Youth had a blast learning science at this year’s 4-H Great Lakes and Natural Resources Camp

4-H Great Lakes and Natural Resources Camp increases science literacy and outdoor activity among Michigan young people.

Teens ages 13 to 15 from 37 counties across Michigan learned a lot and had fun in the sun during the 4-H Great Lakes and Natural Resources Camp held July 28-Aug. 3 on the northern shores of Lake Huron at Camp Chickagami in Presque Isle, Michigan.

This Michigan State University Extension pre-college program provided hands-on experiences with Michigan’s natural resources, increased awareness of environmental problems, leadership skills and encouraged career exploration. Campers also enjoyed an array of Michigan outdoor activities including charter fishing, kayaking, snorkeling, sailing, shooting sports, fossil hunting and nature photography. These activities gave youth a chance to mingle and meet with new people from different places and form lasting friendships.4-H Great Lakes and Natural Resources Camp increases science literacy and outdoor activity among Michigan young people.

“I really had a great time. I learned many new things and met so many new, and nice people. I did science things that I’ve never done before and found out I really liked them,” said camper from Tuscola County Collin Bierlein.” I also learned teamwork, communication, leadership, understanding and a lot of things about the outdoors.”

This camp has received national recognition three times in recent years for youth development and science education excellence. Science activities are inquiry based where kids developed important life skills and had a chance to experience the outdoors and all of Michigan’s natural resources. It can be a life-changing experience as campers increase their understanding and appreciation for the region they live in. By the end of the week, participants became better stewards of our environment.

A wide variety of content experts provided a faculty-to-student ratio of 1-to-4 to ensure that campers gained important hands-on science literacy skills and learned about postsecondary education options, diverse science fields and careers. Camp staff were from the MSU Fisheries and Wildlife Department, Michigan Sea Grant, MSU Extension 4-H Youth Development , U.S. Fish & Wildlife Service, Great Lakes Fishery Commission, NOAA Thunder Bay National Marine Sanctuary, Michigan Department of Natural Resources and more.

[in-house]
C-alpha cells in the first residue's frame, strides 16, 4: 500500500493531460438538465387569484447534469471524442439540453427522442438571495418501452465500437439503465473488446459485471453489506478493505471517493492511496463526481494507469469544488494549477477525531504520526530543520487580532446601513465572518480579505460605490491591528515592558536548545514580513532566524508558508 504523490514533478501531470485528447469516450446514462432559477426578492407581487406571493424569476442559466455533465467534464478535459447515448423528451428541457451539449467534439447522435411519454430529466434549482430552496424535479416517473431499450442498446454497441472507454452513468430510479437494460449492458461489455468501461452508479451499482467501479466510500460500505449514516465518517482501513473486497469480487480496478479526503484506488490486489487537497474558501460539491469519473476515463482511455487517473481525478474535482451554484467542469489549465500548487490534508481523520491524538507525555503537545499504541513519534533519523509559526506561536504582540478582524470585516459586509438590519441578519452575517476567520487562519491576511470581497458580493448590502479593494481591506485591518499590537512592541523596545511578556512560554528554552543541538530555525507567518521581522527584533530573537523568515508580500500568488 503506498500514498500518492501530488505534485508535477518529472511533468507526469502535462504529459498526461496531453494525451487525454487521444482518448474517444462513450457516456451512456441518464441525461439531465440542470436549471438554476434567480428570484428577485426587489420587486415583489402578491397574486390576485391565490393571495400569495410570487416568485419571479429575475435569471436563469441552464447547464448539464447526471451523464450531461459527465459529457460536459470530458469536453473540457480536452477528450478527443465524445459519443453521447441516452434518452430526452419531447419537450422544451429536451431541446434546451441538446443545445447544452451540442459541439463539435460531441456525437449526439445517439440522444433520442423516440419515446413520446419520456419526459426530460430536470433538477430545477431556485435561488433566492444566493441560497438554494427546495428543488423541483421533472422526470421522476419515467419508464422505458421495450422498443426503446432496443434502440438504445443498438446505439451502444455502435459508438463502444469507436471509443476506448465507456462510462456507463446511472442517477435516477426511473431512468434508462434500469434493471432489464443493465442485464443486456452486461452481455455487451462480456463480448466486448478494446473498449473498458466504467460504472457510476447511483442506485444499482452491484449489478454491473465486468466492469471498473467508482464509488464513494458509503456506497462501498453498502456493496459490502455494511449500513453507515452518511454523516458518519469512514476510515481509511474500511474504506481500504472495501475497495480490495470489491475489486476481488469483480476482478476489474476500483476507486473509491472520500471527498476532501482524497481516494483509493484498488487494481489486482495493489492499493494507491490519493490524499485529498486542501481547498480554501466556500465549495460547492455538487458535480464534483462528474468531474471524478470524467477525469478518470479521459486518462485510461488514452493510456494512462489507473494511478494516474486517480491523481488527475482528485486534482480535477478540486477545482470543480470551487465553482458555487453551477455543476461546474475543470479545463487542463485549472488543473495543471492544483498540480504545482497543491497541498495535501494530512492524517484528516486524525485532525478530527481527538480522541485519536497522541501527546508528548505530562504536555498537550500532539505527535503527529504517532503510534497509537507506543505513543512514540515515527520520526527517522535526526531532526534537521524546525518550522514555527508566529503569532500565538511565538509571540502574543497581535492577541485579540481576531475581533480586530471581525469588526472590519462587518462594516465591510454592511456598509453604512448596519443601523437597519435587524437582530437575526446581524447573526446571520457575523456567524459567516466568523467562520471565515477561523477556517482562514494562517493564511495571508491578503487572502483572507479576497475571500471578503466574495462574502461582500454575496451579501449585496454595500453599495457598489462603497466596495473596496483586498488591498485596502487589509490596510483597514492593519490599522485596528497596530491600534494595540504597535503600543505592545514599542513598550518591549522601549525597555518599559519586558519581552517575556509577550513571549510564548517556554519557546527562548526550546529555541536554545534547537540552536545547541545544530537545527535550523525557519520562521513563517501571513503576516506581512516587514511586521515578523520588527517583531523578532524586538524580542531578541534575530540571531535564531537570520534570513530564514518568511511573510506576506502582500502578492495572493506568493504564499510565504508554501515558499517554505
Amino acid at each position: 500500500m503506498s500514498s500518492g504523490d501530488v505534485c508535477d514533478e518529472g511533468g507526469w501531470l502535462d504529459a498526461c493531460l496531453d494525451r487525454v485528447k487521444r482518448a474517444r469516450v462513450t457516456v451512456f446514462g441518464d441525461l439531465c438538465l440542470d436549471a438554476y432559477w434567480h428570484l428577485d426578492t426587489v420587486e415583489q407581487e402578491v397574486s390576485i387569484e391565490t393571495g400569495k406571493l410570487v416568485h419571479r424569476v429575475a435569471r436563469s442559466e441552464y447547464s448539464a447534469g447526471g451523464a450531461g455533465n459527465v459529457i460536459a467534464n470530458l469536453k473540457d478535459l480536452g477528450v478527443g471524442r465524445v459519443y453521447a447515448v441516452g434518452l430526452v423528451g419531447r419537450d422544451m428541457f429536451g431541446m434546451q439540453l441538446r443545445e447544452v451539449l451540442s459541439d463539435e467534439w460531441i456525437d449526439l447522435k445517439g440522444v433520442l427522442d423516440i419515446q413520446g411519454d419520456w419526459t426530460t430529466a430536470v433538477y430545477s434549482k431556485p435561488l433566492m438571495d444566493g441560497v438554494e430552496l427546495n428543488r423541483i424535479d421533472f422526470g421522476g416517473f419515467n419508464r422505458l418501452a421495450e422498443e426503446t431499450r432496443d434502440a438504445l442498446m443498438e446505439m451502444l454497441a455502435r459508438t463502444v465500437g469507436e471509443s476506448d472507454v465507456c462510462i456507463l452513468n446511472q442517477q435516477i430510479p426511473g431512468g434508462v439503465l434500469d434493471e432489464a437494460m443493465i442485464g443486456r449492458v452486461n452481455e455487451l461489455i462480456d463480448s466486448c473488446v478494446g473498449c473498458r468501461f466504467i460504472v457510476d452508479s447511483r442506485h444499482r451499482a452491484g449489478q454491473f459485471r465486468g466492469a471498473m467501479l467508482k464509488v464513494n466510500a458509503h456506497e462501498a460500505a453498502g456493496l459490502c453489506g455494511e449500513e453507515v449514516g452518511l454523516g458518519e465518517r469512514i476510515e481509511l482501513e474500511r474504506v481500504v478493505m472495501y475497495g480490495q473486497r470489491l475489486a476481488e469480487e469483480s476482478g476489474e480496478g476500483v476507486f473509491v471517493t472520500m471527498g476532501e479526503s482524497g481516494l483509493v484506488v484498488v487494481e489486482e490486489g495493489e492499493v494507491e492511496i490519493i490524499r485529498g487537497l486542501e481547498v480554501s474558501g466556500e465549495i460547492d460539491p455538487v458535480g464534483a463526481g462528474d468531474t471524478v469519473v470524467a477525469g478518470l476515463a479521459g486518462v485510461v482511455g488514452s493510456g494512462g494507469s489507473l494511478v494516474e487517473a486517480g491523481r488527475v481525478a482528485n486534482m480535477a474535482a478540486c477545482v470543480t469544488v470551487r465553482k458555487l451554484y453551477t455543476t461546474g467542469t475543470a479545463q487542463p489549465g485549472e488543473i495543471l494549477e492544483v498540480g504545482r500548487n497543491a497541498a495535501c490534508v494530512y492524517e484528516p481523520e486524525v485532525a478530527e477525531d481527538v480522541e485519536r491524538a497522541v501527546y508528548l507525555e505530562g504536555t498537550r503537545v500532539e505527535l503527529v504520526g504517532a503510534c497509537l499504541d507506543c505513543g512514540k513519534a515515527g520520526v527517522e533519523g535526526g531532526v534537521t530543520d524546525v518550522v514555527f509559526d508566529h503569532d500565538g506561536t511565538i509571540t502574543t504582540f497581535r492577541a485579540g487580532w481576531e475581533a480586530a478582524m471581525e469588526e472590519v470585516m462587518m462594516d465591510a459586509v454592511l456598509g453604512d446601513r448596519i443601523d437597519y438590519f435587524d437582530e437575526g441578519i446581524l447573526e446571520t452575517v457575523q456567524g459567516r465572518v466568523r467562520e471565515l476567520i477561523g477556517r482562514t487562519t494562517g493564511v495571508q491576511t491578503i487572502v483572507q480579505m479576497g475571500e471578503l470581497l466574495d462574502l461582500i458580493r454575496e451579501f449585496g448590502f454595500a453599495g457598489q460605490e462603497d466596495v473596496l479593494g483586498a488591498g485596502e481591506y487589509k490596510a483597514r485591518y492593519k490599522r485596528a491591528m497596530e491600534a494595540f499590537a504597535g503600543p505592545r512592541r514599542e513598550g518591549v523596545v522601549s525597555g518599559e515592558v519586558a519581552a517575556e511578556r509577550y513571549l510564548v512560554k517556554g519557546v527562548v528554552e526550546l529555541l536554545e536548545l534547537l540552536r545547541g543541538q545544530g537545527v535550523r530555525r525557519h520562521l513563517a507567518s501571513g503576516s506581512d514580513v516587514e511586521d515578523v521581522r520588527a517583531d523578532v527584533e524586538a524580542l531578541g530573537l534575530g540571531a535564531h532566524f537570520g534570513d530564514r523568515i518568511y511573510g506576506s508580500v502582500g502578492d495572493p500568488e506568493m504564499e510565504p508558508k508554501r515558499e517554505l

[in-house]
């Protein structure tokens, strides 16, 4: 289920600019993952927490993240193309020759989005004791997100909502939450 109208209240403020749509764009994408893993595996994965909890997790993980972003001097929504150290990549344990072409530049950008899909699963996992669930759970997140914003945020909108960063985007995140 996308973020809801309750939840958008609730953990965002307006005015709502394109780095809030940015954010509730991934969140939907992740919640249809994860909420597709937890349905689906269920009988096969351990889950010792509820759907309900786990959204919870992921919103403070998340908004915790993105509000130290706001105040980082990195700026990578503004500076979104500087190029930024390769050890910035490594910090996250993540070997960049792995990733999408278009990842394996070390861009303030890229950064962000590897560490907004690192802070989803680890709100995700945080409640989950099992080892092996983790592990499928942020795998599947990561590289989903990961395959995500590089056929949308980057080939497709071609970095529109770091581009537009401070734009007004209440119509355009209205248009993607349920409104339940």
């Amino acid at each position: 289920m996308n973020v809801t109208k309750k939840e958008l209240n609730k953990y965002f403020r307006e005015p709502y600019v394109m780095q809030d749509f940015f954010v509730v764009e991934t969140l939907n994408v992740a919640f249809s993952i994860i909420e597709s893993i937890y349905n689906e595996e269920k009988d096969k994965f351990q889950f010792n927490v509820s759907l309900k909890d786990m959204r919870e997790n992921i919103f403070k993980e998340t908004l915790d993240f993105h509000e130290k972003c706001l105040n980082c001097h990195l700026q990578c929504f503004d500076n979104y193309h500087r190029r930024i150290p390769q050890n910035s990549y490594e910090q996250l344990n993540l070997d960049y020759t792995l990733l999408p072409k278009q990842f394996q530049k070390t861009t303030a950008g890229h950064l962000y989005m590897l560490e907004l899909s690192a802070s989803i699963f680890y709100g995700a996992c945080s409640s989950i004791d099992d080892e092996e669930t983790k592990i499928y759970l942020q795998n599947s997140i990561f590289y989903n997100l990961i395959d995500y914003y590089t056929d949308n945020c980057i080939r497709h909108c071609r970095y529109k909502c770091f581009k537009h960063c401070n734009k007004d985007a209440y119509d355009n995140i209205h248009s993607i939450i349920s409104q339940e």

Campers reported the following through their program evaluation:

  • 98 percent developed life skills such as communication, problem-solving, leadership and accepting people who are different from them.
  • 97 percent increased their interest in the environment, natural resources or the Great Lakes.
  • 97 percent increased their knowledge of different majors, career paths and opportunities available.
  • 96 percent feel knowledgable about how to give a lesson or a presentation about nature, the environment, or the Great Lakes to others and 87 percent reported they feel confident in doing so.
  • 91 percent increased their interest in science.
  • 90 percent reported that they can analyze the results of a scientific investigation.
  • 88 percent reported that the camp made them excited to go to college.
  • 81 percent felt more knowledgeable about environmental science.
  • 71 percent expressed an interest in a career in natural resources or the environment.

 Next year the camp will be held July 27- Aug. 2, 2014. For more information on 4-H Great Lakes and Natural Resources Camp, go to

Did you find this article useful?